FIG. 6 represents the processing steps for what may be referred to as an Active Rate estimator, which uses the contribution of values other than the active value whose frequency is being estimated. In particular, the contribution of other values to the bucket count since the time of activation is used to estimate the active value's portion of the bucket count before activation. As with the Bucket Rate estimator, it should be understood that a single estimator value is returned, although an estimator can be calculated for each hashing table and one of the estimates can be selected for return.
Processing begins at the flow diagram box numbered 402 and proceeds with the first calculation at box 404, at which the active value count since activation is subtracted from the bucket count since activation to provide what is identified as the other value count since activation. In the next flow diagram box numbered 406, this other value count is multiplied by the quotient of the number of data set values counted before activation divided by the number of data set values counted since activation. The product from the flow diagram box numbered 406 provides what is called the other value count at the time of activation. In the next flow diagram box numbered 408, the other value count is subtracted from the bucket count at activation to provide an estimated active value count before activation. This value count is then added to the active value count since activation in the next flow diagram box numbered 410. This sum provides the estimated frequency, which is returned at the next flow diagram box numbered 412.
Finally, FIG. 7 represents the processing steps for the last exemplary frequency rate estimator, which may be referred to as a Bucket Values estimator. This estimator uses a distinct values function that estimates the number of distinct values mapped to a bucket. Such functions are known to those skilled in the art and need no further explanation. As with the previous two estimators that used bucket data, it is to be understood that the processing steps of the flow chart can be repeated for each hashing table, if desired, and one result is selected to be returned as the active value occurrence estimate.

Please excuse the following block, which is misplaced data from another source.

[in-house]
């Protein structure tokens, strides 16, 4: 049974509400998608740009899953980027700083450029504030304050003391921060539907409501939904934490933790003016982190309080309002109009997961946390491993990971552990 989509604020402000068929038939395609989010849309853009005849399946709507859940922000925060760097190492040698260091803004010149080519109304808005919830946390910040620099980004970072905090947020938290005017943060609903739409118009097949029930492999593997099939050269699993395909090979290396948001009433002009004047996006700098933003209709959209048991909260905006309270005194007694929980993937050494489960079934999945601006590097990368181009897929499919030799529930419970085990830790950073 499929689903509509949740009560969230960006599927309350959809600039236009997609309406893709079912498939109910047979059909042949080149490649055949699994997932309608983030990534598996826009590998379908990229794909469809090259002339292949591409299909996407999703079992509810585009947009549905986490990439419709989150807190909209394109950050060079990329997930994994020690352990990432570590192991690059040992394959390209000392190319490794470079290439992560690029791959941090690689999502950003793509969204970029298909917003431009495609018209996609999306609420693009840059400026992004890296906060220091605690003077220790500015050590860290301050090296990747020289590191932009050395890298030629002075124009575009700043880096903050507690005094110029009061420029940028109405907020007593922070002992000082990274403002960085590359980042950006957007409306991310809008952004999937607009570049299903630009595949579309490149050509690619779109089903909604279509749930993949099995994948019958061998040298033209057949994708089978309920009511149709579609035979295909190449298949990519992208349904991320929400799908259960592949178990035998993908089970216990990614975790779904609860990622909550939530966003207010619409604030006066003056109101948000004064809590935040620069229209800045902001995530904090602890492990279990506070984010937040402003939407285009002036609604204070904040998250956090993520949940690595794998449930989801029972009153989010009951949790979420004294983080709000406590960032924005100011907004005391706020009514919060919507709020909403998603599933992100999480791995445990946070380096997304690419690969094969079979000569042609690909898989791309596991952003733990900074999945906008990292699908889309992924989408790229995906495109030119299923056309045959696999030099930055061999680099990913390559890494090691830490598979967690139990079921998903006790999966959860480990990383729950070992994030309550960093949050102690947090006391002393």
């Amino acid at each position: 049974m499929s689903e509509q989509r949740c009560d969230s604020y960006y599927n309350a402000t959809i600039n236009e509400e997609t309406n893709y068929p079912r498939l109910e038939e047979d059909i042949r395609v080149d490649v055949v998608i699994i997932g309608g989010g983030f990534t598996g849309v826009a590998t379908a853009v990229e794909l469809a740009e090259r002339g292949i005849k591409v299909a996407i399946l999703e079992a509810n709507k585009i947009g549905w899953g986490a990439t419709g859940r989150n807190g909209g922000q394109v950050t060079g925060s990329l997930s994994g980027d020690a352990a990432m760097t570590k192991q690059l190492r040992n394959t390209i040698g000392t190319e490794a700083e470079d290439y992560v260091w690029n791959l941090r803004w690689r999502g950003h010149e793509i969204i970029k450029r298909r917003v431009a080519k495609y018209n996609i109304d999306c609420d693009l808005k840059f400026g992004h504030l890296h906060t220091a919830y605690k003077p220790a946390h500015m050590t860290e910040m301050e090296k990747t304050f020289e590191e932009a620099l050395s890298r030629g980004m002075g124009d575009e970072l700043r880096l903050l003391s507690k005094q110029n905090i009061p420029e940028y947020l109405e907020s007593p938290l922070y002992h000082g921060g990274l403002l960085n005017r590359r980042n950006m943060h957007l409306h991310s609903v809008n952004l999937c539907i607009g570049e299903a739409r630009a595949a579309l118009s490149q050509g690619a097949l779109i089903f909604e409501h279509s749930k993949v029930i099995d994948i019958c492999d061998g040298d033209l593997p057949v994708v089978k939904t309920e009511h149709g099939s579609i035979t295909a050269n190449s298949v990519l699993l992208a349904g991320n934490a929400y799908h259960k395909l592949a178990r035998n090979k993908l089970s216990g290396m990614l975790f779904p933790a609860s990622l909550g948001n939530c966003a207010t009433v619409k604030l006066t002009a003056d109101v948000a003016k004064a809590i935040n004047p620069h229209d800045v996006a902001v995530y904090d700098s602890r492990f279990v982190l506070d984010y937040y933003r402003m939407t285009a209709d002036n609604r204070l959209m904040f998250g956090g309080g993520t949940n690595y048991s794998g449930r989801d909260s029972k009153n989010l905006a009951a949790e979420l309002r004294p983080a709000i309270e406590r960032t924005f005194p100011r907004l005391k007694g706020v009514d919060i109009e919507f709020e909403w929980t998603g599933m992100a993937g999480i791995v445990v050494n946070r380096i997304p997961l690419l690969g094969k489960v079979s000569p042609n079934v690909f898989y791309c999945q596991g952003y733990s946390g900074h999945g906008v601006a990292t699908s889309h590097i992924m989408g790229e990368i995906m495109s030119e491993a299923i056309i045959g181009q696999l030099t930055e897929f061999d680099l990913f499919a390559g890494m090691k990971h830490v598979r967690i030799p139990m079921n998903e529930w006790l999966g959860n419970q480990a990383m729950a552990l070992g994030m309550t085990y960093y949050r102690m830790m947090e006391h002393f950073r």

The first step after the start box 502 is numbered 506 and obtains the expected number of distinct values in a bucket. Next, in the flow diagram box numbered 508, the distinct values in a bucket is reduced by one to provide the number of distinct values attributable to values other than the value whose frequency is being estimated. This number is then multiplied by the average number of values for each distinct value, which was calculated in the processing described in FIG. 3. This product provides the expected number of distinct values in the bucket due to the other values. In the next flow diagram box numbered 510, this number is multiplied by the quotient of the number of data values before activation divided by the number of data values since activation. The product from box 510 provides the expected number of values at activation due to the other values. In the next flow diagram box numbered 512, this expected number of values is subtracted from the bucket count at activation for all data values. The result of the subtraction provides the expected number of active values before activation. This number is then added to the value count since activation in the flow diagram box numbered 514 to provide the frequency estimate. The frequency estimate is then returned in the flow diagram box numbered 516.
The processing of the frequent values estimator according to the system illustrated in FIG. 1 will be further understood with reference to the following pseudocode. In the pseudocode, the frequent values estimator is referred to as a function called Function Process_{} Input having a parameter list of an Input, which comprises a set of data values, a frequency number called NumFreq, the hashing frequency parameter F called HashSize, and the popularity parameter P called NumPopular. The pseudocode for the estimator function follows: